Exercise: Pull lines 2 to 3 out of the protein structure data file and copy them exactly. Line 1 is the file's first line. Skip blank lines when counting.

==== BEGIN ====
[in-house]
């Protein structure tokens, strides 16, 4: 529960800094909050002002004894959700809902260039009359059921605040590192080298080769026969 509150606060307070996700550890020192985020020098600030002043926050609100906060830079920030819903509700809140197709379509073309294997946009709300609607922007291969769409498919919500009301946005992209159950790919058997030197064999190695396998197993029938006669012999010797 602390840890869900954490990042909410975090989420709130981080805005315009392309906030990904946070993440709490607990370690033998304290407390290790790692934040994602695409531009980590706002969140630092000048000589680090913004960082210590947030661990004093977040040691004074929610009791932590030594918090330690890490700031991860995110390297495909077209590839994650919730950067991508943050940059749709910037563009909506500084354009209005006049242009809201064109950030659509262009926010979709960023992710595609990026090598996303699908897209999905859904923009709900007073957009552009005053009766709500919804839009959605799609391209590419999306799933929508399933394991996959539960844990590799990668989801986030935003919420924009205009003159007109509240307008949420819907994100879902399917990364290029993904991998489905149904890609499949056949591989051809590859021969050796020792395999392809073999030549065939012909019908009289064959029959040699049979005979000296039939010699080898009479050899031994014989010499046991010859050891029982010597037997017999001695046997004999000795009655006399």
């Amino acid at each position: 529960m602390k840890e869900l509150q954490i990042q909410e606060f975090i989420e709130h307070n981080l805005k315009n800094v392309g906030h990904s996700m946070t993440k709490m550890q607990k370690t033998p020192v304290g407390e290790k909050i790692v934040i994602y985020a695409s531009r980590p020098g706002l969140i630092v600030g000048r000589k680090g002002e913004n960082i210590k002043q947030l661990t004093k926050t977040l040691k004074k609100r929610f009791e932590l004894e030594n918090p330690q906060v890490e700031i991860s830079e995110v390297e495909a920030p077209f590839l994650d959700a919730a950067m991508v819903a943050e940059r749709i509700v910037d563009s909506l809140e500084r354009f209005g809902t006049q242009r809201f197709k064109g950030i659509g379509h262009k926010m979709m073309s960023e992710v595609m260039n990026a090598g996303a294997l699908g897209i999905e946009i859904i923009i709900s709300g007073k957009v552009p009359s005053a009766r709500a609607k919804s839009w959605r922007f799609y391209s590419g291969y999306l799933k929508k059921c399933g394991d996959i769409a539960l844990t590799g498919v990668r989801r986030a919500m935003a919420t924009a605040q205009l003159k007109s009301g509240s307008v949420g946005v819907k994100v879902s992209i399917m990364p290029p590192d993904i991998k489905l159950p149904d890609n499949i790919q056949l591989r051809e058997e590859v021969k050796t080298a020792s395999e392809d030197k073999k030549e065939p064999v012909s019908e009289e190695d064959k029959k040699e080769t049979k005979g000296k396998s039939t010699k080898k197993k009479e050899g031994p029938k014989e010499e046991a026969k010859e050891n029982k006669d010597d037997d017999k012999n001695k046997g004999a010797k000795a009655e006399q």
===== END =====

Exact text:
């Protein structure tokens, strides 16, 4: 529960800094909050002002004894959700809902260039009359059921605040590192080298080769026969 509150606060307070996700550890020192985020020098600030002043926050609100906060830079920030819903509700809140197709379509073309294997946009709300609607922007291969769409498919919500009301946005992209159950790919058997030197064999190695396998197993029938006669012999010797 602390840890869900954490990042909410975090989420709130981080805005315009392309906030990904946070993440709490607990370690033998304290407390290790790692934040994602695409531009980590706002969140630092000048000589680090913004960082210590947030661990004093977040040691004074929610009791932590030594918090330690890490700031991860995110390297495909077209590839994650919730950067991508943050940059749709910037563009909506500084354009209005006049242009809201064109950030659509262009926010979709960023992710595609990026090598996303699908897209999905859904923009709900007073957009552009005053009766709500919804839009959605799609391209590419999306799933929508399933394991996959539960844990590799990668989801986030935003919420924009205009003159007109509240307008949420819907994100879902399917990364290029993904991998489905149904890609499949056949591989051809590859021969050796020792395999392809073999030549065939012909019908009289064959029959040699049979005979000296039939010699080898009479050899031994014989010499046991010859050891029982010597037997017999001695046997004999000795009655006399």
């Amino acid at each position: 529960m602390k840890e869900l509150q954490i990042q909410e606060f975090i989420e709130h307070n981080l805005k315009n800094v392309g906030h990904s996700m946070t993440k709490m550890q607990k370690t033998p020192v304290g407390e290790k909050i790692v934040i994602y985020a695409s531009r980590p020098g706002l969140i630092v600030g000048r000589k680090g002002e913004n960082i210590k002043q947030l661990t004093k926050t977040l040691k004074k609100r929610f009791e932590l004894e030594n918090p330690q906060v890490e700031i991860s830079e995110v390297e495909a920030p077209f590839l994650d959700a919730a950067m991508v819903a943050e940059r749709i509700v910037d563009s909506l809140e500084r354009f209005g809902t006049q242009r809201f197709k064109g950030i659509g379509h262009k926010m979709m073309s960023e992710v595609m260039n990026a090598g996303a294997l699908g897209i999905e946009i859904i923009i709900s709300g007073k957009v552009p009359s005053a009766r709500a609607k919804s839009w959605r922007f799609y391209s590419g291969y999306l799933k929508k059921c399933g394991d996959i769409a539960l844990t590799g498919v990668r989801r986030a919500m935003a919420t924009a605040q205009l003159k007109s009301g509240s307008v949420g946005v819907k994100v879902s992209i399917m990364p290029p590192d993904i991998k489905l159950p149904d890609n499949i790919q056949l591989r051809e058997e590859v021969k050796t080298a020792s395999e392809d030197k073999k030549e065939p064999v012909s019908e009289e190695d064959k029959k040699e080769t049979k005979g000296k396998s039939t010699k080898k197993k009479e050899g031994p029938k014989e010499e046991a026969k010859e050891n029982k006669d010597d037997d017999k012999n001695k046997g004999a010797k000795a009655e006399q």